On a typical day, aviation engineer Jeff Beam builds and fixes engines for commuter and private jets at GE Aviation’s plant in Strother Field in Kansas. But last week, the 30-year GE veteran climbed into his red, open-cockpit biplane and took off for Oshkosh, Wisconsin, some 800 miles away. Along the way, he made three refueling stops and spent a couple of days hanging out with other pilots who fly vintage planes and camping under the two-seater’s wings at the EAA AirVentures fly-in, the world’s largest gathering on aviation enthusiast. He stopped by for a chat on Monday, after the day’s afternoon airshow had ended.
GE Reports: Tell us about your plane.
Jeff Beam: It’s an experimental Hatz biplane. I bought it a few years ago from another owner. It’s blast to fly. You can feel the wind in your face.
GER: What do mean by experimental?
JB: It means that a person built the plane, not a company. Many people who come to Oshkosh fly planes they built themselves. The label “experimental” means that the FAA [Federal Aviation Administration] issues you a special airworthiness certificate.
GER: Have you built a plane yourself?
JB: No, but I’ve started on one. I am building a Piper Cub plane in my garage. It will be highly modified for short takeoff and landing. I’m about halfway through.
GER: You have to trust your handiwork.
JB: Sure, you have a lot at stake. You have to make sure that you do a good job. I’m going to a plane-building workshop while I’m here. The nice thing about building experimental is that if you see an idea that you like, you just copy it, test it and then put it out there. Plane builders are an open-source community.
GER: Are you attending any other workshops?
JB: Yes, I went to one on building your own airstrip. But I only have 10 acres outside of my house and I need at least 40.
GER: Do you have any other planes?
JB: Yes, I have a Wheeler Express four-seater. It’s a cross-country airplane that can go as fast as 180 miles per hour. I flew it once to visit my daughter in Daytona, Florida, some 1,400 miles away and back. It was a two-day trip.
GER: You couldn’t do it in the biplane.
JB: The biplane is mostly for just for goofing off after work. That’s what I like to do. Just when the sun comes up or when the wind settles down a bit.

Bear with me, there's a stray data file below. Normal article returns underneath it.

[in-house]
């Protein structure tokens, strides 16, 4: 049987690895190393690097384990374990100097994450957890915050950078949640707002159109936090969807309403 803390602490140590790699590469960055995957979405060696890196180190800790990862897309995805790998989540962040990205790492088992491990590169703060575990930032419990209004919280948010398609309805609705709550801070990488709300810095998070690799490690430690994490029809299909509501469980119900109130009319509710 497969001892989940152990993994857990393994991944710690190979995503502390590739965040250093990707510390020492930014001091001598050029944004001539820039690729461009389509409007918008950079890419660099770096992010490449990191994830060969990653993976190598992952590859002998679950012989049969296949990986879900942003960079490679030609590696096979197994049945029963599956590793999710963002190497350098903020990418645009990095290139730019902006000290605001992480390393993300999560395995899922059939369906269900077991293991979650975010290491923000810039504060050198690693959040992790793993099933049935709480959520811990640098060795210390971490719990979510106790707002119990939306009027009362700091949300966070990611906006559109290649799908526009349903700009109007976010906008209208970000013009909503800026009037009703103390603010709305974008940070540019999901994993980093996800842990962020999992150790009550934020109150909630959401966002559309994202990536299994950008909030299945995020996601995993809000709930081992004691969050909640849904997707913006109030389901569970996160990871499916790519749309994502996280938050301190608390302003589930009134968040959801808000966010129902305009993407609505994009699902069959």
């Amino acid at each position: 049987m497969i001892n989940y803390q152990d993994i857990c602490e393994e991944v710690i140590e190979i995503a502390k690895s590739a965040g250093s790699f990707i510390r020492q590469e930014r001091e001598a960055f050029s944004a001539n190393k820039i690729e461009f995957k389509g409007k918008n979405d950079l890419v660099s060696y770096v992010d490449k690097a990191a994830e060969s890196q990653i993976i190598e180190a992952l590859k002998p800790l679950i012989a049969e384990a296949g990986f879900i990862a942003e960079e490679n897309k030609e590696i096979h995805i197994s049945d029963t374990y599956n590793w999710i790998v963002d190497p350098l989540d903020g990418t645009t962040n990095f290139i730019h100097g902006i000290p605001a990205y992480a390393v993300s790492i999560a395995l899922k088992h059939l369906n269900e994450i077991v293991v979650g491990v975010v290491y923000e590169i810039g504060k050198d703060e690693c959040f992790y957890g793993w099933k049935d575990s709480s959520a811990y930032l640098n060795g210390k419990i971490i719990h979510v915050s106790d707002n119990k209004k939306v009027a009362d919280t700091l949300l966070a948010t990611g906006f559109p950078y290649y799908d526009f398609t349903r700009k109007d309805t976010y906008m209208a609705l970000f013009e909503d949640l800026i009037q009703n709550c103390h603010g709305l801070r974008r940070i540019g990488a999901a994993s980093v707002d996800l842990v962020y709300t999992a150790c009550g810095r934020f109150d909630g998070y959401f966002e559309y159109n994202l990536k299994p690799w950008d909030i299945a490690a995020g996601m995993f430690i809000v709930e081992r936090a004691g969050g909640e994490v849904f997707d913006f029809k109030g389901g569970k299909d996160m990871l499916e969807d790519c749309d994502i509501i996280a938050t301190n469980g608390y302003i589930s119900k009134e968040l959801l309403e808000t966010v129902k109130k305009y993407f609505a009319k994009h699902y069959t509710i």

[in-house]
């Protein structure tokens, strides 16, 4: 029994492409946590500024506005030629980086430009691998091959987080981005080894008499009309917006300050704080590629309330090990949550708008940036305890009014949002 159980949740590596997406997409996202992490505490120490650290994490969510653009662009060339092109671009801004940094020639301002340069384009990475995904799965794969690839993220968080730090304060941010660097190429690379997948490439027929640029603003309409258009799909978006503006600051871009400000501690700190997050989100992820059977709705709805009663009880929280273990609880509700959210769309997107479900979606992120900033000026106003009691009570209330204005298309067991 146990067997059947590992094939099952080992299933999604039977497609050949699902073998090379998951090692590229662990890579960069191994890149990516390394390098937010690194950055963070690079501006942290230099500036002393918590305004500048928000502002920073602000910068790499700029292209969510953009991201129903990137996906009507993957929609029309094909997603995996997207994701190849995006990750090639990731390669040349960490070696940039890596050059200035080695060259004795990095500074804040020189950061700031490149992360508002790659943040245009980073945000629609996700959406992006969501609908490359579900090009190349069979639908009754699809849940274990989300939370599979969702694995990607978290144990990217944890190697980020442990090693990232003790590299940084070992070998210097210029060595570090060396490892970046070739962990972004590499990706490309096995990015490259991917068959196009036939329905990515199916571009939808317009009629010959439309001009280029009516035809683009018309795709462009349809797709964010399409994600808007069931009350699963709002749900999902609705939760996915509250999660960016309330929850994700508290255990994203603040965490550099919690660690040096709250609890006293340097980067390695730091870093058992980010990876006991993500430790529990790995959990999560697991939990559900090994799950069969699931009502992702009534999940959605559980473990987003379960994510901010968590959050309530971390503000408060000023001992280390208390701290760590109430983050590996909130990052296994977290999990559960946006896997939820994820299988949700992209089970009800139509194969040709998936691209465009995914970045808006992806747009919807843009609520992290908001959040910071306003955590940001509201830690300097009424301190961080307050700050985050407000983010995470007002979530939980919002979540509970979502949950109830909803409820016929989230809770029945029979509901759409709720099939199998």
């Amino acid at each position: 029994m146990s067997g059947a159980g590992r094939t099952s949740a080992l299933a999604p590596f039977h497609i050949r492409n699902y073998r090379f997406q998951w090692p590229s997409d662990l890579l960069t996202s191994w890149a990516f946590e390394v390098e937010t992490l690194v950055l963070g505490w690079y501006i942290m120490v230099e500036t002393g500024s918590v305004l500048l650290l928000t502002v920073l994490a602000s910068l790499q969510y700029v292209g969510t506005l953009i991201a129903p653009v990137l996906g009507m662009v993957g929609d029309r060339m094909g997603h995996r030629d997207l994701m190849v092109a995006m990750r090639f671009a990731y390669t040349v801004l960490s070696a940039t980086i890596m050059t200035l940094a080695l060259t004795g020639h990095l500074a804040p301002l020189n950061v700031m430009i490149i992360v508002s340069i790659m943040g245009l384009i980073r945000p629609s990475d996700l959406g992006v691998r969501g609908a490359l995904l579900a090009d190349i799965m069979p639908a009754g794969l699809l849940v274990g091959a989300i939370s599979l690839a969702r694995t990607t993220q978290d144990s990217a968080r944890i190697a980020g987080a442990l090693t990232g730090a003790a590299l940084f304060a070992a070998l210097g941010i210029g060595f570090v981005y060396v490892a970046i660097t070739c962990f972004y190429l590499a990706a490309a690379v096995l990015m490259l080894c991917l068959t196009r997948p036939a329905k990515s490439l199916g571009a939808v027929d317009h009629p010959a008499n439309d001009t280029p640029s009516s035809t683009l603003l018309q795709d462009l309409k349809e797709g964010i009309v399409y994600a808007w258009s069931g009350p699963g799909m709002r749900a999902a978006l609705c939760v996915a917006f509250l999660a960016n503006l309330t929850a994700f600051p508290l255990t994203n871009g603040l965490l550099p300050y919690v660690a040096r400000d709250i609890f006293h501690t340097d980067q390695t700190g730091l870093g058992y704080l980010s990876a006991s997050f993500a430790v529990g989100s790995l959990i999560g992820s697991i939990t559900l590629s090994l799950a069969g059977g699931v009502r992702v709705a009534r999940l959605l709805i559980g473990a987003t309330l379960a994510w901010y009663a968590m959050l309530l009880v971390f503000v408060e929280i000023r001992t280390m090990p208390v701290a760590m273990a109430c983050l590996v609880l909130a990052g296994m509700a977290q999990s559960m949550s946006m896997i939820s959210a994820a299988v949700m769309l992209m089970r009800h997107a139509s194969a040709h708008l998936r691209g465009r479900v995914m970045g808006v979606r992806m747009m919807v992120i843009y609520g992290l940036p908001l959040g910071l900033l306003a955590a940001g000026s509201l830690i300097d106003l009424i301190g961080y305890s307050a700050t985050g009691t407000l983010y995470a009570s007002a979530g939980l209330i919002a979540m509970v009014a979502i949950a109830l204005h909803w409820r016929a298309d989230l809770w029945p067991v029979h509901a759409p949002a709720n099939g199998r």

GER: When did you start flying?
JB: Flying has been in my family for quite a while. My grandfather flew as a navigator on DC-4 transport aircraft in World War II over the Pacific. After the war, he and another pilot started a small transport airline. My other grandfather worked for Rohr Aircraft in Southern California. My dad maintained planes for various airlines and retired from U.S. Airways.
GER: So flying is in your blood?
JB: I learned to fly when I was in college, at Embry-Riddle Aeronautical University. I started in gliders and then moved on to powered planes. I was flying early on up until I got married and had kids, home and a mortgage. When my kids finally went off to college, I got back into it. That was about a 20-year gap with my flying.
GER: Do you remember you first plane?
JB: I guess I’ve owned four airplanes. The first one was a Piper 140. It seated four people and the engine was 150 horsepower. It was just a good airplane to go flying in the afternoons.
GER: How much do you fly?
JB: I’m not a big flyer. I usually do about 100 hours a year.
GER: What appeals to you about flying?
JB: Everything, especially when I fly a glider and the sky is totally mine. In the biplane, I like to sightsee. It’s kind of like riding a motorcycle but in three dimensions. You have the wind in your face, and you are going slow and enjoying the scenery. Flying is the quickest way to get where you need to go, if you have all day
GER: What’s next for you?
JB: I just want to finish the Piper Cub. After I retire, I want to take some trips maybe into the mountains and do some backcountry flying in the West.
GER: Tell us again about those biplane rides you take.
JB: In Kansas, the best time to fly is late in the afternoon or early in the morning when the wind is calm. The best thing about flying a biplane is looking over the side of the aircraft and seeing all the neat features in the ground, the topography, the farms, the rivers and so forth. I fly near a river and you can drop down some 30 feet off the water and follow the river all the way down, missing power lines and bridges, of course.
The flights usually last less than an hour. I take off, pick a direction and just fly until the sun is about go down. Then I turn around and go home.